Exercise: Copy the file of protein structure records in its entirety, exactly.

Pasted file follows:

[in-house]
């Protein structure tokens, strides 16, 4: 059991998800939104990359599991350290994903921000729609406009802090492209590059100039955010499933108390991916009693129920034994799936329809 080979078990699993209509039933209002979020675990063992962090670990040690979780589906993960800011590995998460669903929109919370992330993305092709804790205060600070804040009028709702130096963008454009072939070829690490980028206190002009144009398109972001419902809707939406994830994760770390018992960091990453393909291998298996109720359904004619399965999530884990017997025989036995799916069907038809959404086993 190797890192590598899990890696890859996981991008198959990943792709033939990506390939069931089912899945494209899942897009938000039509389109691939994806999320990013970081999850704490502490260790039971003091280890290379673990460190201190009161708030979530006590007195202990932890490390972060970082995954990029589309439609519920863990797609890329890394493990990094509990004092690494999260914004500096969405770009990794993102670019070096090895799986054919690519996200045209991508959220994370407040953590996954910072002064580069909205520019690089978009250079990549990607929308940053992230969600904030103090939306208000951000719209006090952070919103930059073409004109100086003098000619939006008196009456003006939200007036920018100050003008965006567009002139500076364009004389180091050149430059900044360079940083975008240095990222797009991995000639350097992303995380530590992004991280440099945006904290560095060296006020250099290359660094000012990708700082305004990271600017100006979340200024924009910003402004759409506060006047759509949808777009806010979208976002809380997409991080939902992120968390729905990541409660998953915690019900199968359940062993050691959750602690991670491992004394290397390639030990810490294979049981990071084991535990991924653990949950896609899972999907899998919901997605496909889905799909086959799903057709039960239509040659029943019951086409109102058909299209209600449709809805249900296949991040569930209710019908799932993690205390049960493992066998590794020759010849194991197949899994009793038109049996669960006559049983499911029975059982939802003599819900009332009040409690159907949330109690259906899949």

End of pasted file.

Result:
[in-house]
């Protein structure tokens, strides 16, 4: 059991998800939104990359599991350290994903921000729609406009802090492209590059100039955010499933108390991916009693129920034994799936329809 080979078990699993209509039933209002979020675990063992962090670990040690979780589906993960800011590995998460669903929109919370992330993305092709804790205060600070804040009028709702130096963008454009072939070829690490980028206190002009144009398109972001419902809707939406994830994760770390018992960091990453393909291998298996109720359904004619399965999530884990017997025989036995799916069907038809959404086993 190797890192590598899990890696890859996981991008198959990943792709033939990506390939069931089912899945494209899942897009938000039509389109691939994806999320990013970081999850704490502490260790039971003091280890290379673990460190201190009161708030979530006590007195202990932890490390972060970082995954990029589309439609519920863990797609890329890394493990990094509990004092690494999260914004500096969405770009990794993102670019070096090895799986054919690519996200045209991508959220994370407040953590996954910072002064580069909205520019690089978009250079990549990607929308940053992230969600904030103090939306208000951000719209006090952070919103930059073409004109100086003098000619939006008196009456003006939200007036920018100050003008965006567009002139500076364009004389180091050149430059900044360079940083975008240095990222797009991995000639350097992303995380530590992004991280440099945006904290560095060296006020250099290359660094000012990708700082305004990271600017100006979340200024924009910003402004759409506060006047759509949808777009806010979208976002809380997409991080939902992120968390729905990541409660998953915690019900199968359940062993050691959750602690991670491992004394290397390639030990810490294979049981990071084991535990991924653990949950896609899972999907899998919901997605496909889905799909086959799903057709039960239509040659029943019951086409109102058909299209209600449709809805249900296949991040569930209710019908799932993690205390049960493992066998590794020759010849194991197949899994009793038109049996669960006559049983499911029975059982939802003599819900009332009040409690159907949330109690259906899949």